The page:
The middle of the 2A East was always going to be messy. It’ll get even messier if Upton-Sundance can go on the road and beat Torrington, keeping the Patriots’ playoff hopes alive after an 0-4 start to conference play. …

Lingle’s loss to Southeast last week took a bit of a shine of this week’s game between the Doggers and Pine Bluffs. The Hornets have been a rampaging beast of a team all season, but I’m more curious to see how Lingle responds to some adversity after a fast start to its season. …

The 3A slate is underwhelming at first glance, but two games — Jackson visiting Powell and Worland stopping by Lander — have huge playoff implications for the West and East conferences, respectively. I can’t get a read on any of these four teams, but maybe Week 7, and the results of these two games, will help with that? …

News came to me this week that St. Stephens has canceled the rest of its season. Rocky Mountain picked up a game with Natrona’s JV on Thursday in Buffalo, while Greybull will keep its Week 8 slate open. Here’s hoping that whatever is happening with the Eagles gets resolved in time for next season.

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Picking potential winners never gets old, just like upsets never get old. Bold means I think that team will win.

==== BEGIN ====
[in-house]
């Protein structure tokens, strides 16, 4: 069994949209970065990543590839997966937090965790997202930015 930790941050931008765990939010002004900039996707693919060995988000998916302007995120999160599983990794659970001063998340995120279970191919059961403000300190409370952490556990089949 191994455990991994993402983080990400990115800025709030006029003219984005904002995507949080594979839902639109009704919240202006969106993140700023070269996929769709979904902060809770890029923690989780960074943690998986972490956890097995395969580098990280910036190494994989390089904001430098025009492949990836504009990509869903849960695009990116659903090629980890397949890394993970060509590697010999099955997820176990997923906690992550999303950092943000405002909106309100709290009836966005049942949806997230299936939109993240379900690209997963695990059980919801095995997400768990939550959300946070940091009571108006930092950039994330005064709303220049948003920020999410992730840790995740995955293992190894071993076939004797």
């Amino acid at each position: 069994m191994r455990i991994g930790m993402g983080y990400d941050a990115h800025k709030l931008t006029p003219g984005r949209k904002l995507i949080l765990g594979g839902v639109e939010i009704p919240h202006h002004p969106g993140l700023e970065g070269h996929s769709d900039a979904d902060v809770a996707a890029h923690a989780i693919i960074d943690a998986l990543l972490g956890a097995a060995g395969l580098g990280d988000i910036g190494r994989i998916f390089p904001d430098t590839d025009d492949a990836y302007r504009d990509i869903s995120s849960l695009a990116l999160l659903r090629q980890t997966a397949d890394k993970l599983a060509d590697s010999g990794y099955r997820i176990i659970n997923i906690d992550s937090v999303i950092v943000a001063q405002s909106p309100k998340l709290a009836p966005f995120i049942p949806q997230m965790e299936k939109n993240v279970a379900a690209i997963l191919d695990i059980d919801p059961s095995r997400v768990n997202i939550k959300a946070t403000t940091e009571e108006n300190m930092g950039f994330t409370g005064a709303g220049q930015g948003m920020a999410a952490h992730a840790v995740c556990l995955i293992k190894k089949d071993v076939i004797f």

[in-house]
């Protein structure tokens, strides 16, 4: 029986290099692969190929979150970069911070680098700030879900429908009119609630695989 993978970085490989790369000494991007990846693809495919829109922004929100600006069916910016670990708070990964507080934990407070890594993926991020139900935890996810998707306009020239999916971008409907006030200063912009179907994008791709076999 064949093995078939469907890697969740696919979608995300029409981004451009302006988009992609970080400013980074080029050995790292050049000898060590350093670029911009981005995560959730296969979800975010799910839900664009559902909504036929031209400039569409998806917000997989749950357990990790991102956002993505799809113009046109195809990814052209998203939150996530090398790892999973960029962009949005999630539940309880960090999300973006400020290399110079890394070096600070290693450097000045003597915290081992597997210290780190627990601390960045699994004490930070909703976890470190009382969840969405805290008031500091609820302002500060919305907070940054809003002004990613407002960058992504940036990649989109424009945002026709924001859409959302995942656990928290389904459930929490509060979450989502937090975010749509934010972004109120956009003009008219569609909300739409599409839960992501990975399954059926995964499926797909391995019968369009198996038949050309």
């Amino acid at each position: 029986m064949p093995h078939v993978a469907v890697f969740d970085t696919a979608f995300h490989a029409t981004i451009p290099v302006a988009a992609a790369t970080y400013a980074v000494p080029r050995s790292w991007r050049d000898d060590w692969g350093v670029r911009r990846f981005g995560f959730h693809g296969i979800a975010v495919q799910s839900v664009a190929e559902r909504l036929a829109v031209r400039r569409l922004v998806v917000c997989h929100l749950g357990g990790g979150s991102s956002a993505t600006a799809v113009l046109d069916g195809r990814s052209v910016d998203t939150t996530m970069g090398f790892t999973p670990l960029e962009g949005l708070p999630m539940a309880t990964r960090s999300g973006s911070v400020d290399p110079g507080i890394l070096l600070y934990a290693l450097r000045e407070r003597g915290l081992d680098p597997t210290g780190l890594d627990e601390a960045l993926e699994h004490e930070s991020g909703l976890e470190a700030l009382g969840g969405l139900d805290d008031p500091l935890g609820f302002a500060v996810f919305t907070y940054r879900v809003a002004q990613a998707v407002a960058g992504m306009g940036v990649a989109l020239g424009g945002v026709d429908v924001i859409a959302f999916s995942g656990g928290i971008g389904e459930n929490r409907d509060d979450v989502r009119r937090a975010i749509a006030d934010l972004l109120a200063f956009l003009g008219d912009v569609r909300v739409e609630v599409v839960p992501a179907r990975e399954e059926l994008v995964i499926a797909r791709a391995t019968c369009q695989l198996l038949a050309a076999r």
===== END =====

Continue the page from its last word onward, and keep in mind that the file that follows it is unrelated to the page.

Thursday
Class 1A nine-man
Shoshoni
at Wind River
Interclass
Rocky Mountain vs. Natrona sophs (at Buffalo)
Friday
Class 4A
Cheyenne Central
at Campbell County
Cheyenne East at Cheyenne South
Laramie at Rock Springs
Sheridan at Natrona
Thunder Basin at Kelly Walsh
Class 3A
Evanston at Cody
Green River at Star Valley
Jackson at Powell
Rawlins at Douglas
Riverton at Buffalo
Worland at Lander
Class 2A
Burns
at Wheatland
Cokeville at Thermopolis
Lovell at Kemmerer
Mountain View at Pinedale
Newcastle at Glenrock
Tongue River at Big Horn
Upton-Sundance at Torrington
Class 1A nine-man
Big Piney
at Wyoming Indian
Greybull at Riverside
Guernsey at Lusk
Moorcroft at Wright
Pine Bluffs at Lingle
Southeast at Saratoga
Class 1A six-man
Dubois
at Hanna
Midwest at Meeteetse
Interstate
Lyman
at Rich County, Utah
Saturday
Class 1A six-man
Burlington
at Ten Sleep
Farson at Snake River
Hulett at Kaycee
Open: Encampment.

For a full schedule including kickoff times, click here. You can click on “Week 7” at the top of the page to take you directly to this week’s schedule.

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Here are the results of my picks from last week and this season:

Last week: 29-4 (88 percent). This season: 180-33 (85 percent).

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What rivalries do you see getting better and better, or with stakes getting higher and higher, this season? Leave a comment here, or hit me up on the Facebook page or on Twitter.

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–patrick